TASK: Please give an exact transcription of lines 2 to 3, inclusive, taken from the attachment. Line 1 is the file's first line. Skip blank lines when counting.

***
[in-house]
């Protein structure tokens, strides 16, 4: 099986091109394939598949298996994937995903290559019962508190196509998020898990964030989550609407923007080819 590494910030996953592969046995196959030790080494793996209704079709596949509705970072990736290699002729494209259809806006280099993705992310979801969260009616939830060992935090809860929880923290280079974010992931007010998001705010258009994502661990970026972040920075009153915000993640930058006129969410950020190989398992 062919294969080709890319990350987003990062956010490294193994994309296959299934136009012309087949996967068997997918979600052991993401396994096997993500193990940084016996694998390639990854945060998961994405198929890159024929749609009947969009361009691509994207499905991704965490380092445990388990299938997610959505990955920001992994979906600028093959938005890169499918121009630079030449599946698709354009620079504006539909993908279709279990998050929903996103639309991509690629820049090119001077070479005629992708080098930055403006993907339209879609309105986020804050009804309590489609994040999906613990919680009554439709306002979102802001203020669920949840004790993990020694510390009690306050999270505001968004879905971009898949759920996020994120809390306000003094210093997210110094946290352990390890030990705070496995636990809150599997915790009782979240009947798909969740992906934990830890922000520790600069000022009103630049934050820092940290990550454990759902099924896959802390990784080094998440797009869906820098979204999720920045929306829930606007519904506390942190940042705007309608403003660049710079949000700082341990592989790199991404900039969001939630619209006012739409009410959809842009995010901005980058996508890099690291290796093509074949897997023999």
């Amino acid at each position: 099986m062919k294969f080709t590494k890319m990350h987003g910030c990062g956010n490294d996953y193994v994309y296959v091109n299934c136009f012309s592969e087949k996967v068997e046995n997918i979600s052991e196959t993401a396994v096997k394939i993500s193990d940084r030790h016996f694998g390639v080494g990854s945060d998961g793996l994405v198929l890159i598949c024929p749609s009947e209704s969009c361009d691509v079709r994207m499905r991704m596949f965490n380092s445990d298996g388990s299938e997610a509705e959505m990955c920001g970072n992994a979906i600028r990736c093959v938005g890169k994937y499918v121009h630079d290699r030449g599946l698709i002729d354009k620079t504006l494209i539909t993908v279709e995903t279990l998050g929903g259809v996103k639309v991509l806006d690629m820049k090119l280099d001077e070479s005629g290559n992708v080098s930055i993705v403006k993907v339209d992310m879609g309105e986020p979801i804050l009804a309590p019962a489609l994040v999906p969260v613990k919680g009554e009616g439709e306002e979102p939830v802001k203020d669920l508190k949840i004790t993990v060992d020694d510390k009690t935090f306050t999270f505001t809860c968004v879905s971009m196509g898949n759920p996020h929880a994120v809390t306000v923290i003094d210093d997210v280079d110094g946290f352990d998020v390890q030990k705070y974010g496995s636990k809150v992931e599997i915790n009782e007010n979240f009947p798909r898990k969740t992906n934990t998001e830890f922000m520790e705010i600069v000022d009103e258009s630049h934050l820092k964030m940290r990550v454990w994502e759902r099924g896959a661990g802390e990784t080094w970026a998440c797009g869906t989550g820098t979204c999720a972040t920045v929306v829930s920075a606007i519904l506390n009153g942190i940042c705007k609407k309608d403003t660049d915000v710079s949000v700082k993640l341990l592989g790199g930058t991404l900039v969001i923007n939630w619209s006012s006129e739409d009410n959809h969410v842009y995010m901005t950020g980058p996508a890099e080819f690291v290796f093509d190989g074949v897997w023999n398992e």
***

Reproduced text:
């Protein structure tokens, strides 16, 4: 099986091109394939598949298996994937995903290559019962508190196509998020898990964030989550609407923007080819 590494910030996953592969046995196959030790080494793996209704079709596949509705970072990736290699002729494209259809806006280099993705992310979801969260009616939830060992935090809860929880923290280079974010992931007010998001705010258009994502661990970026972040920075009153915000993640930058006129969410950020190989398992 062919294969080709890319990350987003990062956010490294193994994309296959299934136009012309087949996967068997997918979600052991993401396994096997993500193990940084016996694998390639990854945060998961994405198929890159024929749609009947969009361009691509994207499905991704965490380092445990388990299938997610959505990955920001992994979906600028093959938005890169499918121009630079030449599946698709354009620079504006539909993908279709279990998050929903996103639309991509690629820049090119001077070479005629992708080098930055403006993907339209879609309105986020804050009804309590489609994040999906613990919680009554439709306002979102802001203020669920949840004790993990020694510390009690306050999270505001968004879905971009898949759920996020994120809390306000003094210093997210110094946290352990390890030990705070496995636990809150599997915790009782979240009947798909969740992906934990830890922000520790600069000022009103630049934050820092940290990550454990759902099924896959802390990784080094998440797009869906820098979204999720920045929306829930606007519904506390942190940042705007309608403003660049710079949000700082341990592989790199991404900039969001939630619209006012739409009410959809842009995010901005980058996508890099690291290796093509074949897997023999």
């Amino acid at each position: 099986m062919k294969f080709t590494k890319m990350h987003g910030c990062g956010n490294d996953y193994v994309y296959v091109n299934c136009f012309s592969e087949k996967v068997e046995n997918i979600s052991e196959t993401a396994v096997k394939i993500s193990d940084r030790h016996f694998g390639v080494g990854s945060d998961g793996l994405v198929l890159i598949c024929p749609s009947e209704s969009c361009d691509v079709r994207m499905r991704m596949f965490n380092s445990d298996g388990s299938e997610a509705e959505m990955c920001g970072n992994a979906i600028r990736c093959v938005g890169k994937y499918v121009h630079d290699r030449g599946l698709i002729d354009k620079t504006l494209i539909t993908v279709e995903t279990l998050g929903g259809v996103k639309v991509l806006d690629m820049k090119l280099d001077e070479s005629g290559n992708v080098s930055i993705v403006k993907v339209d992310m879609g309105e986020p979801i804050l009804a309590p019962a489609l994040v999906p969260v613990k919680g009554e009616g439709e306002e979102p939830v802001k203020d669920l508190k949840i004790t993990v060992d020694d510390k009690t935090f306050t999270f505001t809860c968004v879905s971009m196509g898949n759920p996020h929880a994120v809390t306000v923290i003094d210093d997210v280079d110094g946290f352990d998020v390890q030990k705070y974010g496995s636990k809150v992931e599997i915790n009782e007010n979240f009947p798909r898990k969740t992906n934990t998001e830890f922000m520790e705010i600069v000022d009103e258009s630049h934050l820092k964030m940290r990550v454990w994502e759902r099924g896959a661990g802390e990784t080094w970026a998440c797009g869906t989550g820098t979204c999720a972040t920045v929306v829930s920075a606007i519904l506390n009153g942190i940042c705007k609407k309608d403003t660049d915000v710079s949000v700082k993640l341990l592989g790199g930058t991404l900039v969001i923007n939630w619209s006012s006129e739409d009410n959809h969410v842009y995010m901005t950020g980058p996508a890099e080819f690291v290796f093509d190989g074949v897997w023999n398992e």